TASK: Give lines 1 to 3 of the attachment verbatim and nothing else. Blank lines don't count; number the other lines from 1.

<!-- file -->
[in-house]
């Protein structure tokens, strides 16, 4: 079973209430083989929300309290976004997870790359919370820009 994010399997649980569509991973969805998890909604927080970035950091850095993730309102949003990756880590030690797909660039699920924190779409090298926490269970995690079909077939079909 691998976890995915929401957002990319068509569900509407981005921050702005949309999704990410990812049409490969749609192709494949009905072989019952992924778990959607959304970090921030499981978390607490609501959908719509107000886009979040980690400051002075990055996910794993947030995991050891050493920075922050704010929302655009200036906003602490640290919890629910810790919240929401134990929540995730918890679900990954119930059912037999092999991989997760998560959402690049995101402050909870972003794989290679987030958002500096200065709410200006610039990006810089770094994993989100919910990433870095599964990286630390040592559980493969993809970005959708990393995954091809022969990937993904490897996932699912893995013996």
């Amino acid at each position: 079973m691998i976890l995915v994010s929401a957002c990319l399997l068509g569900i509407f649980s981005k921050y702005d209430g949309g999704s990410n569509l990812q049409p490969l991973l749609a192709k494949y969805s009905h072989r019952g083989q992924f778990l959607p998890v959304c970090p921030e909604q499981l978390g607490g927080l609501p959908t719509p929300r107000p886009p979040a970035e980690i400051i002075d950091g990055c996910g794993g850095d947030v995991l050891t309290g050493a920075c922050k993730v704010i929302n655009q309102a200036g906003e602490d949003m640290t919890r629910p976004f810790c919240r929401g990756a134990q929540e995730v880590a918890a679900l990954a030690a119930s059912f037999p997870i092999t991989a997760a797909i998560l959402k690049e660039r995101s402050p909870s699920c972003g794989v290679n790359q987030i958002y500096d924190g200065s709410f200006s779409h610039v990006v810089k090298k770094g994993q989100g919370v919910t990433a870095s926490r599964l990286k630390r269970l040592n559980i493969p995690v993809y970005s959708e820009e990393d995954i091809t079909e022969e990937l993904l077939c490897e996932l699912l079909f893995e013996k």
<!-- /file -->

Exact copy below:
[in-house]
């Protein structure tokens, strides 16, 4: 079973209430083989929300309290976004997870790359919370820009 994010399997649980569509991973969805998890909604927080970035950091850095993730309102949003990756880590030690797909660039699920924190779409090298926490269970995690079909077939079909 691998976890995915929401957002990319068509569900509407981005921050702005949309999704990410990812049409490969749609192709494949009905072989019952992924778990959607959304970090921030499981978390607490609501959908719509107000886009979040980690400051002075990055996910794993947030995991050891050493920075922050704010929302655009200036906003602490640290919890629910810790919240929401134990929540995730918890679900990954119930059912037999092999991989997760998560959402690049995101402050909870972003794989290679987030958002500096200065709410200006610039990006810089770094994993989100919910990433870095599964990286630390040592559980493969993809970005959708990393995954091809022969990937993904490897996932699912893995013996």
């Amino acid at each position: 079973m691998i976890l995915v994010s929401a957002c990319l399997l068509g569900i509407f649980s981005k921050y702005d209430g949309g999704s990410n569509l990812q049409p490969l991973l749609a192709k494949y969805s009905h072989r019952g083989q992924f778990l959607p998890v959304c970090p921030e909604q499981l978390g607490g927080l609501p959908t719509p929300r107000p886009p979040a970035e980690i400051i002075d950091g990055c996910g794993g850095d947030v995991l050891t309290g050493a920075c922050k993730v704010i929302n655009q309102a200036g906003e602490d949003m640290t919890r629910p976004f810790c919240r929401g990756a134990q929540e995730v880590a918890a679900l990954a030690a119930s059912f037999p997870i092999t991989a997760a797909i998560l959402k690049e660039r995101s402050p909870s699920c972003g794989v290679n790359q987030i958002y500096d924190g200065s709410f200006s779409h610039v990006v810089k090298k770094g994993q989100g919370v919910t990433a870095s926490r599964l990286k630390r269970l040592n559980i493969p995690v993809y970005s959708e820009e990393d995954i091809t079909e022969e990937l993904l077939c490897e996932l699912l079909f893995e013996k």